Di and Alvin Clausen, with Ruby

2 October 2013 — Sustainable homes in Victoria’s Central Highlands are being opened to the public in the hope of encouraging retrofits.

Alvin and Di Clausen’s Spring Hill home will be one of four sharing the secrets to reducing carbon footprints as part of the Trentham Sustainability Group’s Sustainable House Tour on October 12.

Ms Clausen, a former home economics teacher for 35 years, said getting involved in the tour was the pair’s way of helping people understand it was possible to retrofit a sustainable home.

“A lot of people are building sustainably but not many people retrofit,” she said.

“People need to know what they can do.

The garden shed can power the home

“And if we had built a sustainable home it wouldn’t be much different to what we have now.”

Mr Clausen, who has a background in electronics, said he and Ms Clausen first became involved in sustainability while living in the Clare Valley.

Living on 80 acres they converted their family home into a bed and breakfast after their three children moved away.

It was awarded the first Green Building Council of Australia 5 Star Green Star rating for a property of its type in 2002.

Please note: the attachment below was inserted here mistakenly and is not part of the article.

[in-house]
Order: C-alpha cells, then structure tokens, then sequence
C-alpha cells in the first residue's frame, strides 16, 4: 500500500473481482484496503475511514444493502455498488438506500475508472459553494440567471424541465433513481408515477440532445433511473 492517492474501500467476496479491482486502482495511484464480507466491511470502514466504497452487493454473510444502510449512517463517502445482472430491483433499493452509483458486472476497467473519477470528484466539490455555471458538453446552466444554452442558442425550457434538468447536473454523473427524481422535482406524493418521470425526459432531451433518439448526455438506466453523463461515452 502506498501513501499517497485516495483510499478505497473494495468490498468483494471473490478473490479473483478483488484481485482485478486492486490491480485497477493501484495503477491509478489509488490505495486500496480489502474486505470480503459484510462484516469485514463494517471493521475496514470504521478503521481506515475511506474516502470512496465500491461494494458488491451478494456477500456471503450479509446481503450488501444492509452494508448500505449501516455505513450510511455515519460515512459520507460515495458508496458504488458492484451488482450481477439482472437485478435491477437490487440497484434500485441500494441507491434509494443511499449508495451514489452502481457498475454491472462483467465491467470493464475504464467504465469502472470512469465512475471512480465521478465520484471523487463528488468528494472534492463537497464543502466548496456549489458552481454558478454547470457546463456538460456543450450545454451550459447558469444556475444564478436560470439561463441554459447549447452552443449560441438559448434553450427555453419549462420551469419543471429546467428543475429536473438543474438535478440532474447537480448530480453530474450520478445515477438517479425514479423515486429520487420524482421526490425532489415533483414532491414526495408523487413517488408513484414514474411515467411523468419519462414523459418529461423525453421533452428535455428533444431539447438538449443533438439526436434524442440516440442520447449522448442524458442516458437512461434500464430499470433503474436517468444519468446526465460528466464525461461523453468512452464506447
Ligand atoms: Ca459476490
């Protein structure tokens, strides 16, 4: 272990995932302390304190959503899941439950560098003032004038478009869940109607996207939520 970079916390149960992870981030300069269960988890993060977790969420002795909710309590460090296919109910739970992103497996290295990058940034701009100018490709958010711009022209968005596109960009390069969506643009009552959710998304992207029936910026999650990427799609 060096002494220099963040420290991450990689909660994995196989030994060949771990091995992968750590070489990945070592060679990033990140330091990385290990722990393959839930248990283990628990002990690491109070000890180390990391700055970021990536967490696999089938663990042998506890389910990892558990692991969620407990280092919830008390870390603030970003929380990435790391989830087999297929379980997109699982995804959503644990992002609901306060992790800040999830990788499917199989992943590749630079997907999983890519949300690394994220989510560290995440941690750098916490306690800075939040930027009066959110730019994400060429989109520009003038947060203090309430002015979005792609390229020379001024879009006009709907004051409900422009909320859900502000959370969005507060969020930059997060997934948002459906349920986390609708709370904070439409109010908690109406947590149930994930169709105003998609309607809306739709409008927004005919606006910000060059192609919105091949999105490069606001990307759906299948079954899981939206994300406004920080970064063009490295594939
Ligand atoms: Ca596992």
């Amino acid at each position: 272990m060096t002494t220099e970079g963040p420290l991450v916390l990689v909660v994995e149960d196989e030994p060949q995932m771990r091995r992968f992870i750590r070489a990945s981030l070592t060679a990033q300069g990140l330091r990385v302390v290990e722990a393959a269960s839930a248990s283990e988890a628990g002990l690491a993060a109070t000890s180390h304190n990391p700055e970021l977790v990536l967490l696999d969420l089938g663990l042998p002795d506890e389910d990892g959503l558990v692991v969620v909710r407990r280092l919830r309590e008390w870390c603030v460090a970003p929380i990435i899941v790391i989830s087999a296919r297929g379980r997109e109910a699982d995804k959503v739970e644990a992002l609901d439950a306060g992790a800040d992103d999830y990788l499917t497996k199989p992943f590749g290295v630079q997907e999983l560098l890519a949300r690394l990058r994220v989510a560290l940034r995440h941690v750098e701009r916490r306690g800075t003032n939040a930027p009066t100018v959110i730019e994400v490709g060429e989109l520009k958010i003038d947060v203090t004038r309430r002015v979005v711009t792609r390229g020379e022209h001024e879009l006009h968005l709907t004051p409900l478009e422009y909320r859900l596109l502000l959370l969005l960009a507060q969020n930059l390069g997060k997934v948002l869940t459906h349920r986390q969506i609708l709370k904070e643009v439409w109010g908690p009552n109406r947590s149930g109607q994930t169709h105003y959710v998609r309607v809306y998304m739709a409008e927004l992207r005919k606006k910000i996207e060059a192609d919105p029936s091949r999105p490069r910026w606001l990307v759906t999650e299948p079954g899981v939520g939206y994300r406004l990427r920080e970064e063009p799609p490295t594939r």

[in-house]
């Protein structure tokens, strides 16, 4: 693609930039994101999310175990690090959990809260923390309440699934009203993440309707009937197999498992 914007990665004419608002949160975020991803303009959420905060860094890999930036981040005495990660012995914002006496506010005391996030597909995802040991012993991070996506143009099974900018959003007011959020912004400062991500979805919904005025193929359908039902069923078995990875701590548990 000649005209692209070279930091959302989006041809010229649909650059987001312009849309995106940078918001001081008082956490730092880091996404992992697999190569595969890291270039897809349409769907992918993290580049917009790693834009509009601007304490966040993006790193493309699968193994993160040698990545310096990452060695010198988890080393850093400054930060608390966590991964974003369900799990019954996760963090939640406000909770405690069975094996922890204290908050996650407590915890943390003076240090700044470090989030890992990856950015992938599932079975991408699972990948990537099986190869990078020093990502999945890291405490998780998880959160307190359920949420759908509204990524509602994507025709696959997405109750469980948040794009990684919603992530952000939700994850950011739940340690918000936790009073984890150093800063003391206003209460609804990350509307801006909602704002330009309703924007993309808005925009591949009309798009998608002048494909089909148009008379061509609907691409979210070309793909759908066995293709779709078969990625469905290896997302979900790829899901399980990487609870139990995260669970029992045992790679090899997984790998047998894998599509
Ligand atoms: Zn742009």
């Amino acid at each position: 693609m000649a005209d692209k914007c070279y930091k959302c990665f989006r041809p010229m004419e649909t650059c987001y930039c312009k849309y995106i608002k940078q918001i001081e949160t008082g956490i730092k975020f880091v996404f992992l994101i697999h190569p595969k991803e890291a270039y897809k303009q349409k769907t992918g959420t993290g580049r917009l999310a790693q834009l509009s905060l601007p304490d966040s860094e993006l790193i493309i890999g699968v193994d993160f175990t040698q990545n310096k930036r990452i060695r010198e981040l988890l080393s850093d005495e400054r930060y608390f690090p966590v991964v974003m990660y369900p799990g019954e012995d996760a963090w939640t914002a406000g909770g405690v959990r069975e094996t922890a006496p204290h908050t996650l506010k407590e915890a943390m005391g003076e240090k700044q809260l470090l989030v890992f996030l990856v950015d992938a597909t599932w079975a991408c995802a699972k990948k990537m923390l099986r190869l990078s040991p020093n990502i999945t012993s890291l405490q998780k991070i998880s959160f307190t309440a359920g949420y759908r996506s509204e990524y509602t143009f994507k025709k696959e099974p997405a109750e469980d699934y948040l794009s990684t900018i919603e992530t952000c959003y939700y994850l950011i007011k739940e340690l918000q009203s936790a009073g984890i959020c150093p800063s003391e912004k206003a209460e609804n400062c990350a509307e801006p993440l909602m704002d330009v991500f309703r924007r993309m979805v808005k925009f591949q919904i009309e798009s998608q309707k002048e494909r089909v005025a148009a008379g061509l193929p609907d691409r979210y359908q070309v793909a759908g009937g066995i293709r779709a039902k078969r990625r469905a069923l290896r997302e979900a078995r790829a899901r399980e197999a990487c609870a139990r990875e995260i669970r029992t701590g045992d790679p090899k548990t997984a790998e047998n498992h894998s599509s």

They moved to Spring Hill, in the Central Highlands in Victoria, after they lost their home “and everything” in the Marysville fires in 2009.

They had thought they would rebuild but found it was emotionally impossible.

So later that year they found a six-acre block “with great Spring Hill soil” and a mud-brick house that was just a year old.

And they started making additions and alterations.

There is now an extensive veggie patch out the back, free range chooks, loads of solar panels – even one on a tiny garden shed, a mini windmill and an aquaponics system in a hothouse.

The home’s solar panels have generated 7000 kilowatt-hours in the past two years, and were pretty much free because they had just had them installed in Marysville before the fires and were offered the rebates again.

The windows have been double glazed, others open to provide cross ventilation in summer, and there is a heat transfer system above the Ned Kelly fire, which uses a fan and ducts to send warmth from the lounge to the bedrooms.

There are even French chandeliers, bought on overseas trips to catch up with their children, with Australian energy saving bulbs.

Outside there are three dams including one spring-fed, the garden shed with its solar panel and a windmill, which tops up batteries inside that can keep the house running for 12 hours in case of a blackout.

Heat transfer

The couple says a solar hot water system will be the final step in their sustainability ambitions.

You do, though, feel they may continue on their journey.

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